On this occasion, Carlos Moedas, European Commissioner for Research, Science and Innovation, said:
"The ERC grants, funded by the EU programme Horizon 2020, give freedom to scientists to follow their best ideas and make a real difference in science and beyond. ERC grantees' work and accomplishments are the best way for the EU to reconnect and engage with its citizens. With those new results, I'm very proud to see that now all the 28 EU countries host ERC grants.".
The President of the ERC, Professor Jean-Pierre Bourguignon, commented:
"It is great news for Europe that another 231 ambitious projects presented by advanced researchers will be supported. Actually, the thorough peer review assessment for this call shows one more time that many more scientists came up with ideas of a truly ground-breaking nature worthy of support. Unfortunately, with the 2016 ERC budget it was only possible to fund 9.6% of applicants. In the coming years, let us hope that the planned growth of the ERC budget will match the wealth of talent and ideas that Europe hosts and attracts.".
The research of these new grantees covers all fields of scholarship, from developing energy-efficient cooling technology or understanding limb-regeneration to new insights into how social and business networks help companies be resilient in the face of crises. (See more examples)
The grantees will carry out their projects at universities and research centres in 20 countries across the European Research Area, with Germany (45 grants), United Kingdom (41), Switzerland (25) and France (23) as leading locations. In this competition, researchers of 24 different nationalities received funding, with Germans (46), Britons (37), Dutch (21) and French (18) being the most numerous.
Demand for ERC grants remains very substantial: some 2,400 research proposals were submitted this time, out of which 9.6% have been selected for funding. Female researchers submitted approximately 16% of proposals and 16% of grants have been awarded to women.
These grants will not only allow top researchers to realise their best ideas at the scientific frontiers, but will also lead to job creation as an estimated 2,000 postdocs, PhD students and other staff can be employed in the grantees' research teams. (See more statistics)
The ERC Advanced Grants in brief
- For well-established top researchers of any nationality or age, who are scientifically independent and with a recent high-level research track-record and profile which identifies them as leaders in their respective field(s).
- Based on a simple approach: 1 researcher with his/her team, 1 host institution, 1 project, 1 selection criterion: scientific excellence.
- The host institution should be based in the European Research Area. This can be the institution where the researcher is already working or a new one. The host institution can be changed in the course of the project if the researcher so wishes (“portability of the grant”).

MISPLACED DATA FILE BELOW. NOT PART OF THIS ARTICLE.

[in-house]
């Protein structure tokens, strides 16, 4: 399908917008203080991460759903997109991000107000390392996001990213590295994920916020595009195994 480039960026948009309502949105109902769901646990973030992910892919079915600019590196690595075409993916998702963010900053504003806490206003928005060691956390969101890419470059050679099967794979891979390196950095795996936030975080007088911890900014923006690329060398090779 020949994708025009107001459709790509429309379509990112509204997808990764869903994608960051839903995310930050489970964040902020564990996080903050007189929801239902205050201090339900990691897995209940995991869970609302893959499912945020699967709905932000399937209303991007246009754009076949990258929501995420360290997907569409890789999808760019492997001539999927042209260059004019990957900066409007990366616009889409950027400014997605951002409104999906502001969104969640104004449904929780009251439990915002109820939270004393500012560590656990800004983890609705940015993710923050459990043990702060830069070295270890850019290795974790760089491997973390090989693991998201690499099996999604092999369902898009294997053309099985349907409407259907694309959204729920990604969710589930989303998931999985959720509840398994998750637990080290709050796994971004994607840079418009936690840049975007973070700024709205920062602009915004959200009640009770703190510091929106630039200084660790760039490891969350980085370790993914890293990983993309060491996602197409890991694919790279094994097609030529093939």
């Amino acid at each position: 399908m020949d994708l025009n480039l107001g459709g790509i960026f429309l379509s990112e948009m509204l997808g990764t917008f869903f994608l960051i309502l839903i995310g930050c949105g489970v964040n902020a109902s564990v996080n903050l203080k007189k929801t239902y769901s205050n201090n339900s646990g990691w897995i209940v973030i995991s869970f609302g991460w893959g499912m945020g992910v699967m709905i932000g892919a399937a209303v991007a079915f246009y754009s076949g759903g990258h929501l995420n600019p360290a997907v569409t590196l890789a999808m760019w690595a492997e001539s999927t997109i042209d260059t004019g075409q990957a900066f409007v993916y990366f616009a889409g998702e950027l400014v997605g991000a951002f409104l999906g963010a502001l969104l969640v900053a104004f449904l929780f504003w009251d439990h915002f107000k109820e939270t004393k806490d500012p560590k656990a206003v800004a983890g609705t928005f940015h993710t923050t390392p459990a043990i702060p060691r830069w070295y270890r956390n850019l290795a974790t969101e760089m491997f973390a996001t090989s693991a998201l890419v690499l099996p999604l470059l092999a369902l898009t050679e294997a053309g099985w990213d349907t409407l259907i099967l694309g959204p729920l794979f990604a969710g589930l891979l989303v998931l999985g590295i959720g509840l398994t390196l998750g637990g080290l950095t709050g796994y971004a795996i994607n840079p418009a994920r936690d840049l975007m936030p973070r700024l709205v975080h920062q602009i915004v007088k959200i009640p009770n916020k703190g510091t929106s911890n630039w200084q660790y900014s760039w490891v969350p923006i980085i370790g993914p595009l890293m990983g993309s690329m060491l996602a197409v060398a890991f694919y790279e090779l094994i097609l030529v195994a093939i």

- No consortia or co-funding are requested.
- Funding: up to €2.5 million per grant (can exceptionally go up to €3.5 million, in case of purchase of major equipment, mobility from another continent, etc.).
About the ERC
The European Research Council, set up by the European Union in 2007, is the first European funding organisation for excellent frontier research. Every year, it selects and funds the very best, creative researchers of any nationality and age, to run projects based in Europe. The ERC has three core grant schemes: Starting Grants, Consolidator Grants and Advanced Grants. Another funding scheme Synergy Grants should be re-launched in 2018.
To date, the ERC has funded some 7,000 top researchers at various stages of their careers, and over 50,000 postdocs, PhD students and other staff working in their research teams. The ERC strives to attract top researchers from anywhere in the world to come to Europe. Key global research funding bodies, in the United States, China, Japan, Brazil and other countries, concluded special agreements to provide their researchers with opportunities to temporarily join ERC grantees' teams.
The ERC is led by an independent governing body, the Scientific Council. The ERC President is Professor Jean-Pierre Bourguignon. The ERC has an annual budget of €1.8 billion for the year 2017, which is around 1% of overall spending on research in Europe. The overall ERC budget from 2014 to 2020 is more than €13 billion, as part of the Horizon 2020 programme, for which European Commissioner for Research, Innovation and Science Carlos Moedas is responsible.
This year, the ERC celebrates its tenth anniversary: see summary of achievements.